Former taoiseach Bertie Ahern has warned that a post-Brexit hard border between Northern Ireland and the Republic could put the peace process in jeopardy.
In an interview with The Observer, Mr Ahern said Prime Minister Theresa may“seemed to be switching her language” on the issue.
In its Brexit white paper published last month, the UK government stated its aim to have “as seamless and frictionless a border as possible”.
But Mr Ahern, who played a pivotal role in bringing about the Good Friday Agreement, warned that any kind of physical border would be “bad for the peace process”.
He added: “She (May)is saying not that there’ll be no border, but that the border won’t be as difficult as to create problems.
“I worry far more about what’s going to happen with that. It will take away the calming effects [of an open border].
“Any attempt to try to start putting down border posts, or to man [it] in a physical sense as used to be the case, would be very hard to maintain, and would create a lot of bad feeling.”
Mr Ahern, who served as Irish prime minister from 1997 to 2008, expressed fears that the reaction of the unionist communities in the mid-1980s when the Republic was given an advisory role in the government of Northern Ireland could be repeated on the nationalist side if controls were reinstated.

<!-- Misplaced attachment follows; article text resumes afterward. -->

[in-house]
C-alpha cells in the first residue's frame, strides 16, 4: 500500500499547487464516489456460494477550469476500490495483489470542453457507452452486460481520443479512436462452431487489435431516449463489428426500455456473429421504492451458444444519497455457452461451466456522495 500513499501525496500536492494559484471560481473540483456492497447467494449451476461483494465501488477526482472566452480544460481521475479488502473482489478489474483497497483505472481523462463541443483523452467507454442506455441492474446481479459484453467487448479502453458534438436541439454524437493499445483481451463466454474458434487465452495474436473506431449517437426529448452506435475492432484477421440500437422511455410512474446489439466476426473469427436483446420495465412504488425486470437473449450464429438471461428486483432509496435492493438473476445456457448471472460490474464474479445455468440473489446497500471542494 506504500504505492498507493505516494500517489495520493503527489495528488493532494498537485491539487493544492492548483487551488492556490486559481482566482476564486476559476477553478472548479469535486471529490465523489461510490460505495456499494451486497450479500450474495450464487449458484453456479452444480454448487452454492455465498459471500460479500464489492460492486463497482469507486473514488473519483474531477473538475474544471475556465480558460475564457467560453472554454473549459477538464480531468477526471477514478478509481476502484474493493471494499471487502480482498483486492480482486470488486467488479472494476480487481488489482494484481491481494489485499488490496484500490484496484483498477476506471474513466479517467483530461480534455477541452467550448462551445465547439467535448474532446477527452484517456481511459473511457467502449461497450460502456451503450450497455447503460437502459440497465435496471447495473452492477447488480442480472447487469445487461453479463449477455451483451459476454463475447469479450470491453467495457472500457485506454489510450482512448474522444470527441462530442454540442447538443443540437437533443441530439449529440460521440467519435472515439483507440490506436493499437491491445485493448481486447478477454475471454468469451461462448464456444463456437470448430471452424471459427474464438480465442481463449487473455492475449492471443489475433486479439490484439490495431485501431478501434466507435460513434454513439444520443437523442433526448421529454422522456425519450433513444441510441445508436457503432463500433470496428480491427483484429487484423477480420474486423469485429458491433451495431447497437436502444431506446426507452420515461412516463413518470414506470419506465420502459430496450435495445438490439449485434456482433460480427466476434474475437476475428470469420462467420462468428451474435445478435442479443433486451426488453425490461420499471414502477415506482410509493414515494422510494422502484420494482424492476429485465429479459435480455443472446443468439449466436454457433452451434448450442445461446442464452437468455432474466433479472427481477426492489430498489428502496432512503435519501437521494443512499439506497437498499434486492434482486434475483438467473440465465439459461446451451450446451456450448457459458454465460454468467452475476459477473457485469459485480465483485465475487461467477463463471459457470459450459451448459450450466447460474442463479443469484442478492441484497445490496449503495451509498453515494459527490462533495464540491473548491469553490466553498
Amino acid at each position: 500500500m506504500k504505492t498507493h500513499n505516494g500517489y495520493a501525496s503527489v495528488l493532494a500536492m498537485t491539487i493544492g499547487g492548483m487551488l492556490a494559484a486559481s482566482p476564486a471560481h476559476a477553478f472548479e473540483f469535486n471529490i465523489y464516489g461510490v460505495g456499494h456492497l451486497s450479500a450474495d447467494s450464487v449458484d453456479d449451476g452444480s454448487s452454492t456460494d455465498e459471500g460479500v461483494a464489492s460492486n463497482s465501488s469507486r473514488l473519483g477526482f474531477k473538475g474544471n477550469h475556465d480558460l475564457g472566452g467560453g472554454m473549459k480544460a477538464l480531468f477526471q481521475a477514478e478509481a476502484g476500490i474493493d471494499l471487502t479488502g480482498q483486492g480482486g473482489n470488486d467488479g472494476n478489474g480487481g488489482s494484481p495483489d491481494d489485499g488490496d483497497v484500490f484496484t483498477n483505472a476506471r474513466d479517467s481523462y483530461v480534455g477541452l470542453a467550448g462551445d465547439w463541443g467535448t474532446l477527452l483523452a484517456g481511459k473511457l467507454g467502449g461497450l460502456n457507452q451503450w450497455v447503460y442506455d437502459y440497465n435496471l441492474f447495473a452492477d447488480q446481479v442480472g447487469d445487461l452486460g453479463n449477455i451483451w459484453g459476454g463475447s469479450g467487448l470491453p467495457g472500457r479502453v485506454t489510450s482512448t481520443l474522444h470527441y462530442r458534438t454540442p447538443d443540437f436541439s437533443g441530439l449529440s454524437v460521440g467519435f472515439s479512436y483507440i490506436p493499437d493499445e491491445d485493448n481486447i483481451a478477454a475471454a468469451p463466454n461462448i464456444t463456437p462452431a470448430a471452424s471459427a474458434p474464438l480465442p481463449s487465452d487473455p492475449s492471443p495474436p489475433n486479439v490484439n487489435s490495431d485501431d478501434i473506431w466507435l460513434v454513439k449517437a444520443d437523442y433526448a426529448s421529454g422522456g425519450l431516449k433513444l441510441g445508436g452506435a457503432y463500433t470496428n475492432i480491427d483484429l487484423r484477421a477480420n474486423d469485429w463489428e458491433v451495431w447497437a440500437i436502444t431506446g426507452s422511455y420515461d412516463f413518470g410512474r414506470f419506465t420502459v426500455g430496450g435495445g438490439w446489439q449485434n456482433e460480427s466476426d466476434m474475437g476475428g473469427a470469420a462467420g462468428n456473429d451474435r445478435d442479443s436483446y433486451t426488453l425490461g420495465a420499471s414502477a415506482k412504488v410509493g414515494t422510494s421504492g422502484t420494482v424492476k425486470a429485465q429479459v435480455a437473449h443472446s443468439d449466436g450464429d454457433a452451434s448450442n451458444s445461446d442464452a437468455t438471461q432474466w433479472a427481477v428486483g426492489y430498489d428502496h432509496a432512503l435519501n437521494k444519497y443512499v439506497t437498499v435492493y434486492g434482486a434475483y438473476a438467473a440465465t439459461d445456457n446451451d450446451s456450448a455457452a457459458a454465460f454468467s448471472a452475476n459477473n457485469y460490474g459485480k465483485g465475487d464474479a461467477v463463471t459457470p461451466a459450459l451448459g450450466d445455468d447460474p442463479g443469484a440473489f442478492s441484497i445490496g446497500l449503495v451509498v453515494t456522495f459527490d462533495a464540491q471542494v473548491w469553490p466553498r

He added: “It psychologically feeds badly into the nationalist communities.
“People have said that this could have the same impact on the nationalist community as the seismic shock of the 1985 Anglo-Irish agreement on unionists, and I agree with that.
“For the nationalist community in Northern Ireland, the Good Friday agreement was about removing barriers, integrating across the island, working democratically in the absence of violence and intimidation – and if you take that away, as the Brexit vote does, that has a destabilising effect.
“With so many other issues, there is a real concern … the only way [of] doing this will be a hard border.
“When people talk about hard borders, they’re talking about the borders of the past – but now any kind of border with checkpoints and security constitutes a hard border.”
Mr Ahern also told The Observer that he did not see how it would be possible to use technology to maintain an open border.
“I haven’t found anyone who can tell me what technology can actually manage this.”
During a recent meeting in Dublin, current taioseach Enda Kenny said he made it clear to Mrs May that “any manifestation of a hard border” would have “very negative consequences that [Mrs May] fully understands”.